In addition, since a lot of trafficking goes on around adult entertainment clubs, the amendment requires that 1% or $1,500 (whichever is greater) of the income earned by these businesses be paid into a fund that earmarks the money for the restoration and rehabilitation of children who’ve been rescued from traffickers.

“Georgia is now one of the more progressive states in dealing with the child sex trafficking issue,” Linda says.

This is partly out of need.

Atlanta, according to many sources, has become a major center in the trafficking industry. The expressway system provides numerous major routes in and out of the city, to and from all over the country. The city’s Hartsfield Jackson Atlanta International Airport is a busy hub, as well. A buyer can fly in to pick up a child he bought online, meet with the trafficker and fly back out that night.

The local FBI field office has 70 agents devoted to this crime.

A problem that knows no religious or socio-economic boundaries.

Asked if Jewish children are being trafficked Linda responds, “I haven’t met any, but I’m sure there are. The problem is in every community and defies all stereotypes.”

Trafficking victims, according to Linda, range from foster and LGBT children runaways to middle-class suburban teenagers living at home. One in four is a boy. Some children are locked up in apartments against their will. Others tell their parents they’re going out to meet a friend, when they know they’re going to be trafficked and feel helpless to do anything about it.

Traffickers, Linda notes, can be extremely sophisticated and manipulative. They work a child’s vulnerabilities and wear down their self-concept: No one loves you. No one will take you back. Look what you’ve done. You’re dirty…

“They have lots of ways to keep children in prison without actually locking them up. Any child, under the right (or wrong) circumstances, is vulnerable.”

More awareness of the issue and more people working to solve it.

AA-ACTS has grown to 25 dedicated and hard-working petitioners, lobbyists, writers and spokespeople, including some who are not members of Ahavath Achim.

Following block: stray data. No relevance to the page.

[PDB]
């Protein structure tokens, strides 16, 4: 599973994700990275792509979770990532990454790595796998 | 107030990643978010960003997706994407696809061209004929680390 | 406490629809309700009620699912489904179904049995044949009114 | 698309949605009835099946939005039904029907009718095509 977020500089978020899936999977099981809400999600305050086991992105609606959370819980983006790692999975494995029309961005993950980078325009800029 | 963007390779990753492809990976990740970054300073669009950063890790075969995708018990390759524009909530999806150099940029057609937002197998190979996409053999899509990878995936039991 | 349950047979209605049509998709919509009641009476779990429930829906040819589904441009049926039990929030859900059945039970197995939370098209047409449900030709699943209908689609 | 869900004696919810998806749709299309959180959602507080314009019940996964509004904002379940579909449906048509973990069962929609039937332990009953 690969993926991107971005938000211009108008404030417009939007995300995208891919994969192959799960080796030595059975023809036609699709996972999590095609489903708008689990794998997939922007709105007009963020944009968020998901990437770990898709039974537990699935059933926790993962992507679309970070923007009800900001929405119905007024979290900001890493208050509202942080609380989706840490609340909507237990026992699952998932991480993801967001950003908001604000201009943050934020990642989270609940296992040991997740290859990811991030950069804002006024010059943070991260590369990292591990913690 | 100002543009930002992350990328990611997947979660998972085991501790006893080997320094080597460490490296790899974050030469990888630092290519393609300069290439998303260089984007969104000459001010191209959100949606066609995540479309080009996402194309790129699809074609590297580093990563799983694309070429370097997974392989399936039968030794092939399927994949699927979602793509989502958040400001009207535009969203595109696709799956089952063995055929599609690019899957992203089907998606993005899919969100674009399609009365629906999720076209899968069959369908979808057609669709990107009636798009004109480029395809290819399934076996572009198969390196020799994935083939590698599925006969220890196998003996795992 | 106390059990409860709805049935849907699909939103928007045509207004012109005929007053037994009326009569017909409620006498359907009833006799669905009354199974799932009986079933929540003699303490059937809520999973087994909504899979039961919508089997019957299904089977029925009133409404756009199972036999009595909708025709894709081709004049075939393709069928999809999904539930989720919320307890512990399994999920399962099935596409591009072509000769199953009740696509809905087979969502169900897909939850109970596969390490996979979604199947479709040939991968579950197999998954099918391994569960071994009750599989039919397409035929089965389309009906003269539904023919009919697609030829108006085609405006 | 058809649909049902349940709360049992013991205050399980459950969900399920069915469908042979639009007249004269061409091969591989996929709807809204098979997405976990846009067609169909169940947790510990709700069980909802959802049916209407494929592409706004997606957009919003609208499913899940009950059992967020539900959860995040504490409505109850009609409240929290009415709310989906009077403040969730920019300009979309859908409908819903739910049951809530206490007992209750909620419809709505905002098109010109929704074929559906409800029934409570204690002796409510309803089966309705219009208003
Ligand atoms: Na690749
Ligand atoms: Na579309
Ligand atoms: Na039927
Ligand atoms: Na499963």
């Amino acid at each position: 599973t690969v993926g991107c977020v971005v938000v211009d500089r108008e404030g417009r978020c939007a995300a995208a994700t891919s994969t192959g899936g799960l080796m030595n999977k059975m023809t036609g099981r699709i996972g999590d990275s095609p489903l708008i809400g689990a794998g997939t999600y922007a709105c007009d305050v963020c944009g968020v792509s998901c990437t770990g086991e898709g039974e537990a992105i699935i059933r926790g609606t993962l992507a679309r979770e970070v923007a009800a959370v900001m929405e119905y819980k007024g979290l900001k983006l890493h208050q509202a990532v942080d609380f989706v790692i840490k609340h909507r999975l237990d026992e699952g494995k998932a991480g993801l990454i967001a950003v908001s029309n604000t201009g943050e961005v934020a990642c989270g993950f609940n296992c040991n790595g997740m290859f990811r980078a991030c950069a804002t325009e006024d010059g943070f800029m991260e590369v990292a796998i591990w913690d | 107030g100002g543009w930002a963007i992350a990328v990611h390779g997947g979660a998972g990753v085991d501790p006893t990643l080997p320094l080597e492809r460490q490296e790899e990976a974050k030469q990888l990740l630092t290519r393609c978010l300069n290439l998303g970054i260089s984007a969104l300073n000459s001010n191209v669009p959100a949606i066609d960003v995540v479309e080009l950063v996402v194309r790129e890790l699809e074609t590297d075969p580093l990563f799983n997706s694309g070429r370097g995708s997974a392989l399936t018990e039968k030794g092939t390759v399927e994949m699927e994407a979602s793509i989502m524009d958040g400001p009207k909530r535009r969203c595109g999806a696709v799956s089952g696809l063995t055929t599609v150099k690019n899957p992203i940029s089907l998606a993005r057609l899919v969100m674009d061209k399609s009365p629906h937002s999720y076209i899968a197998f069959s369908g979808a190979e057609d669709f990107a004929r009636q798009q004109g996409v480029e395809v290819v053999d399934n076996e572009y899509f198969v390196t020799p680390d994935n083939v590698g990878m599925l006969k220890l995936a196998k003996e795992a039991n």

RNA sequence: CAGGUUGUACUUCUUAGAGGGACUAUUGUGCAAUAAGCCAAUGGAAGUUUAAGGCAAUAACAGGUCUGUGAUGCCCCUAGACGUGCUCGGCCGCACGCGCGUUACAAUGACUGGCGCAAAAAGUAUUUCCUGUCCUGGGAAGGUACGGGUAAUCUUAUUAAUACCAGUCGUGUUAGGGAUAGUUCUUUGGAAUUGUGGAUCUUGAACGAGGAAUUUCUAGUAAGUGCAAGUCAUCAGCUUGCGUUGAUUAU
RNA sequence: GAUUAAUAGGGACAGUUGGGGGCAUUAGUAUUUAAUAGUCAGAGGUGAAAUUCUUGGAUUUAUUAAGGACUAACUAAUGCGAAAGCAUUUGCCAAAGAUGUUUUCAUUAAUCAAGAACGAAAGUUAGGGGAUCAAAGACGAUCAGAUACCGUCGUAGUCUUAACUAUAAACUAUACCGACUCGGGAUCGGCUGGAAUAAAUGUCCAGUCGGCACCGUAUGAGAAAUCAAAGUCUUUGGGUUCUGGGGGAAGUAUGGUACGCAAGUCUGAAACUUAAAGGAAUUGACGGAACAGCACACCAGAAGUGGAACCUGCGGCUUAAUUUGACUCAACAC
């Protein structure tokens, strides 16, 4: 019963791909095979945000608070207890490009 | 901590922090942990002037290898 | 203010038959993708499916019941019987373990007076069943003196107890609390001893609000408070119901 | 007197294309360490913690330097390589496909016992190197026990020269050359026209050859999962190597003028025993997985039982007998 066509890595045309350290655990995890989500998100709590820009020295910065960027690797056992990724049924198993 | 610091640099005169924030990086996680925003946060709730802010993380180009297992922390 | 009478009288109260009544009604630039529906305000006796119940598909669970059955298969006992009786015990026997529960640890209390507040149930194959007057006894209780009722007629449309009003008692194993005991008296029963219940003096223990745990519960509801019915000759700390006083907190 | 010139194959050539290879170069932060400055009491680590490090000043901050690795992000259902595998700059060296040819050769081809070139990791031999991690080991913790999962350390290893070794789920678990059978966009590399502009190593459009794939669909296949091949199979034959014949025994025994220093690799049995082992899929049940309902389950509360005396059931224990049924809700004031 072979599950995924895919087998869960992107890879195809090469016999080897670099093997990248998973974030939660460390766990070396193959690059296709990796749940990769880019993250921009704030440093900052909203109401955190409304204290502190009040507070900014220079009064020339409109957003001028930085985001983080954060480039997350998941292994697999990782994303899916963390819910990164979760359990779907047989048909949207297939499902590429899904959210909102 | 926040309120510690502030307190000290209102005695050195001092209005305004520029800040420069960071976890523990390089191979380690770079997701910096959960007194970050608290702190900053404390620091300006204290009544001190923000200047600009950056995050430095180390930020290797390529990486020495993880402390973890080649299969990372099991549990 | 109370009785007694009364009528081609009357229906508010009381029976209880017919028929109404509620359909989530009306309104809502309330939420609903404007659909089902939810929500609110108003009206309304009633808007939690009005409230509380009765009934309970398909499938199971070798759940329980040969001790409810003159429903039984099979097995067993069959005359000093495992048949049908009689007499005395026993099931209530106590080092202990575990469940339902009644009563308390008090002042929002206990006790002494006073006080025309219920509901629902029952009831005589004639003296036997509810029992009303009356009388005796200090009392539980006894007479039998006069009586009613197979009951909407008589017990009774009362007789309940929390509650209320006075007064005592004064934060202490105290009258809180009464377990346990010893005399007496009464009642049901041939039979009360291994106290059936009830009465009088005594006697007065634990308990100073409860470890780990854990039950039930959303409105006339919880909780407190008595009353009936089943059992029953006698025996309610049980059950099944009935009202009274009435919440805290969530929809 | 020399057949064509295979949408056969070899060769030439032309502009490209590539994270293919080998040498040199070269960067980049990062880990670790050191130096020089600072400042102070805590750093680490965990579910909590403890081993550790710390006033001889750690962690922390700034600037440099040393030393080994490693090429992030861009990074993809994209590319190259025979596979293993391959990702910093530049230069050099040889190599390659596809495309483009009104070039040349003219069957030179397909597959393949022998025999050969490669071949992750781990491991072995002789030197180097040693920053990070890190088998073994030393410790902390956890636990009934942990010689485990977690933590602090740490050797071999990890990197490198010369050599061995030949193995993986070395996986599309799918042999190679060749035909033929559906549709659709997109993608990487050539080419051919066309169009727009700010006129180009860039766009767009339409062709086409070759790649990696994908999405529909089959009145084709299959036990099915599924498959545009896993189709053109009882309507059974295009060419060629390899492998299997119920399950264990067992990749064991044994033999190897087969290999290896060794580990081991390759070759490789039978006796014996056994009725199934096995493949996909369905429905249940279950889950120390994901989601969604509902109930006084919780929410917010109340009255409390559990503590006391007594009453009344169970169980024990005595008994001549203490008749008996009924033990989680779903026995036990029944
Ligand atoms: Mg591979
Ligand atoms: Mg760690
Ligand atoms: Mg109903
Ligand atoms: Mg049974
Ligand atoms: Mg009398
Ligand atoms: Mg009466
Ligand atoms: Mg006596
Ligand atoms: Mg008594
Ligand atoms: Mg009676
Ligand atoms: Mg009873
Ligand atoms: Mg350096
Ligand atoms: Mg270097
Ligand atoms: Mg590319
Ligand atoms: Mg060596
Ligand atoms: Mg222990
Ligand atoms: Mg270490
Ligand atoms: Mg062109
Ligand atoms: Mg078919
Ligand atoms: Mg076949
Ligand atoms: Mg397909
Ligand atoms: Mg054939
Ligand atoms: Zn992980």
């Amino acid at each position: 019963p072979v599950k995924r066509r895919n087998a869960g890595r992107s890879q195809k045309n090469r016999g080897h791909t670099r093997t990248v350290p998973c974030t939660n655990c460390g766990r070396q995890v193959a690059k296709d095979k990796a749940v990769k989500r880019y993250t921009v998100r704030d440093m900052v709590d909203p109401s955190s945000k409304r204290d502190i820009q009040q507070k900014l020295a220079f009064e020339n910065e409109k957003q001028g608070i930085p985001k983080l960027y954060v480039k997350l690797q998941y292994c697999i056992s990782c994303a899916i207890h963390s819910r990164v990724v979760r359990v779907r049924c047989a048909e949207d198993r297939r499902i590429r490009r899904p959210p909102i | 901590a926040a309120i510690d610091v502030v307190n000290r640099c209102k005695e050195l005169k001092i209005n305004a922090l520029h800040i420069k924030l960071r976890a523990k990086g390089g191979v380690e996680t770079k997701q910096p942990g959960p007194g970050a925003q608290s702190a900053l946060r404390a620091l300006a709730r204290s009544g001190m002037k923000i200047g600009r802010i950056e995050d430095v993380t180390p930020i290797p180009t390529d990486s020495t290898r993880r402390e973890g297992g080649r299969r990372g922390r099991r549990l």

The organization’s work has become widely known in the area and in 2017, AA-ACTS added the Child Advocacy Award at the Interfaith Children’s Movement to the honors they’ve received. They are well-known and now have an army of contacts among the public, private and faith-based organizations working to combat this issue.

So, when Linda called Susan back, she had a rolodex of organizations and people prepared to help. Many had feet on the ground and experience finding and rescuing victims.

“There are no turf wars when it comes to child sex trafficking,” Linda says. “No two sides to the issue. Everybody is against it and everybody wants everybody to succeed.”

Linda knew the right people to put Susan in touch with. At this writing, they’re actively working to locate Mira and by the time you read this, she may be on her way home and headed for rehabilitation.

“I’ve met a number of survivors who are living productive, healthy, safe lives. They’ve learned skills and are working. They’ve become mothers to their children. They’re speaking out to make others aware. Many work with other victims to show them that they can move on, that they can resume a happy, healthy life.”

Linda insists that AA-ACT’s work wouldn’t be possible without the “incredible support from our rabbis, Neil Sandler and Laurence Rosenthal and that of our board of directors. Their encouragement allowed us to pursue this mission,” says Linda. “A mission to fight for social justice.”